Margaret Russell, MD

In 2008, Dr. Margaret Russell, MD SGU ’05, took a walk down Main Street – the only street with businesses in Yerington, Nevada – and it felt like home. For a self-proclaimed “small-town girl,” practicing medicine at South Lyon Medical Center, an all-encompassing medical facility at the base of the Sierra Nevadas, was the perfect fit.

“I had not been in Yerington more than two days, and I had fallen in love with the town,” Dr. Russell recalled. “I just knew that I wanted to do rural medicine and that it was a good fit.”

Five years later, she continues to serve as one of four doctors at South Lyon. In such a community, the medical personnel must wear many hats, together operating a 14-bed hospital, physicians clinic, long term care unit, and 24/7 emergency room, visiting with patients old and young, rich and poor. For patients requiring a higher level of care, they work closely with major hospitals in Reno and Carson City, 65 miles away, coordinating emergency helicopter flights or accompanying patients on ambulance trips. Dr. Russell also facilitates low-cost or free health care for low-income individuals.

“You have to be an advocate for your patients, which is very different from a big city,” she said. “We may have to give our patients gas money to be able to see a specialist or have to call a colleague consult like a surgeon who might be willing to do a back surgery for $150. There really are people like that out here. Many specialists treat us as colleagues and arrange telemedicine or video conferencing to help us rural docs out.”

Yerington resembles Dr. Russell’s hometown of Kellogg, ID, a mining/ranching town of about 3,000 people. After high school, she earned her Bachelor of Science in biology and chemistry from Eastern Washington University in Cheney, WA, and embarked on a 21-year journey as a teacher. It included an 11-year stint in Royal City, WA, a farming community without a single doctor or nurse. When a neighbor’s infant child died of pneumonia, in part due to the lack of area health care, Dr. Russell re-directed her focus.

“I thought to myself, ‘I am going to fix this situation. I am going to be a doctor in a rural town that needs me,’ ” she said.

At SGU, Dr. Russell immersed herself in her studies as well as the Grenadian culture. She joined the Emergency Medicine Club and Surgery Club, and also served as a Department of Educational Services (DES) instructor for two years. In her free time, she learned how to SCUBA dive and to sail, and explored Grenada’s many rainforests.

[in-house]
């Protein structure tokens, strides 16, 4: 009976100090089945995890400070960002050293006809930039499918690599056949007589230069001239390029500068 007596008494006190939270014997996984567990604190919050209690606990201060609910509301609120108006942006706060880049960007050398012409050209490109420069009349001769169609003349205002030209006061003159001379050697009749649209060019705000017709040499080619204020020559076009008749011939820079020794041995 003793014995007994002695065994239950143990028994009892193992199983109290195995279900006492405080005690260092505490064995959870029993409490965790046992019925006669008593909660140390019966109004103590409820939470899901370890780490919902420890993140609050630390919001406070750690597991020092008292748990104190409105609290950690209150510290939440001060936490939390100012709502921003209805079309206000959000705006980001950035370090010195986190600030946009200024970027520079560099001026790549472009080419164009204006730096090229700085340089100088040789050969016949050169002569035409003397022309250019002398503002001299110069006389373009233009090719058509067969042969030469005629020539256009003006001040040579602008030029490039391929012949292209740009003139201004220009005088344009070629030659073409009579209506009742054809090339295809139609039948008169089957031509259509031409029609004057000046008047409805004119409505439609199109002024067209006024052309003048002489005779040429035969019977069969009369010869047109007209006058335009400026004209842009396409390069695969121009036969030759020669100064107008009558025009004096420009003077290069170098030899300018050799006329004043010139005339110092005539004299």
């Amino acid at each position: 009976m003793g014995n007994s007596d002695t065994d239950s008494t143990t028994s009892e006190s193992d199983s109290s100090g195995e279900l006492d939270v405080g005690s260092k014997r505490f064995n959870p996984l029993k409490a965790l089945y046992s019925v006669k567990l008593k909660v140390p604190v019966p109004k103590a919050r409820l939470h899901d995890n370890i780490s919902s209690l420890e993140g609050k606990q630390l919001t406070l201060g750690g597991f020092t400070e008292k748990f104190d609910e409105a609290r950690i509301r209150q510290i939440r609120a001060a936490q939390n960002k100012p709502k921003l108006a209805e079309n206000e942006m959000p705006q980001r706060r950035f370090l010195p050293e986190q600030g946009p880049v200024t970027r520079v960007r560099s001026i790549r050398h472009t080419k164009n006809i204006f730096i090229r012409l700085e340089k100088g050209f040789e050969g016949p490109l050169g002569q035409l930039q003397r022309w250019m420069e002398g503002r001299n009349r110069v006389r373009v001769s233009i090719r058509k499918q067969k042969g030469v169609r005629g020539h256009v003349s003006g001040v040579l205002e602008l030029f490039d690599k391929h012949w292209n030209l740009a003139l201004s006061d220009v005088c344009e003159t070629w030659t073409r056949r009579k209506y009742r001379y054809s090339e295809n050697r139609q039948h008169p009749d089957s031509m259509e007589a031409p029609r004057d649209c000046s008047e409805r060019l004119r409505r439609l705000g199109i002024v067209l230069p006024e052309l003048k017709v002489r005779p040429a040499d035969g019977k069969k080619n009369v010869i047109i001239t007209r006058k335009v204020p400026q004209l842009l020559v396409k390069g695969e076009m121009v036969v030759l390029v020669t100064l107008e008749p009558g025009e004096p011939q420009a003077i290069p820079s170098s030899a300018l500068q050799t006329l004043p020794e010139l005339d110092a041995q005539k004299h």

After leaving the Caribbean, Dr. Russell completed her third and fourth years at Kern Medical Center in Bakersfield, CA. Upon graduation she completed Family and Community Medicine residency through the University of Nevada’s Las Vegas-based program.  She credits St. George’s University for preparing her in all aspects of medicine and clinical care. “I’ve been told I don’t miss much in terms of my evaluation of a patient, and that’s because I was taught a different way,” Dr. Russell said. “St. George’s really had us use all of our senses right off the bat. I depend on the skills I was taught at SGU, and those skills have never let me down. Students at St. George’s University receive a phenomenal well-rounded education.”

John Beshai, MD

John Beshai, a 1996 SGUSOM graduate, presented a late-breaking clinical trial to an audience of peers and mentors at the annual meeting of the American Heart Association (AHA) on November 6th in Orlando, FL. Dr. Beshai is an expert in cardiac electrophysiology, an area of medicine focused on the treatment of heart rhythm problems (arrhythmias). A respected scientist and the Director of Pacemaker and Defibrillator Services at the University of Chicago, he served as the National Principal Investigator and Steering Committee Chairman for the RETHINQ clinical trial.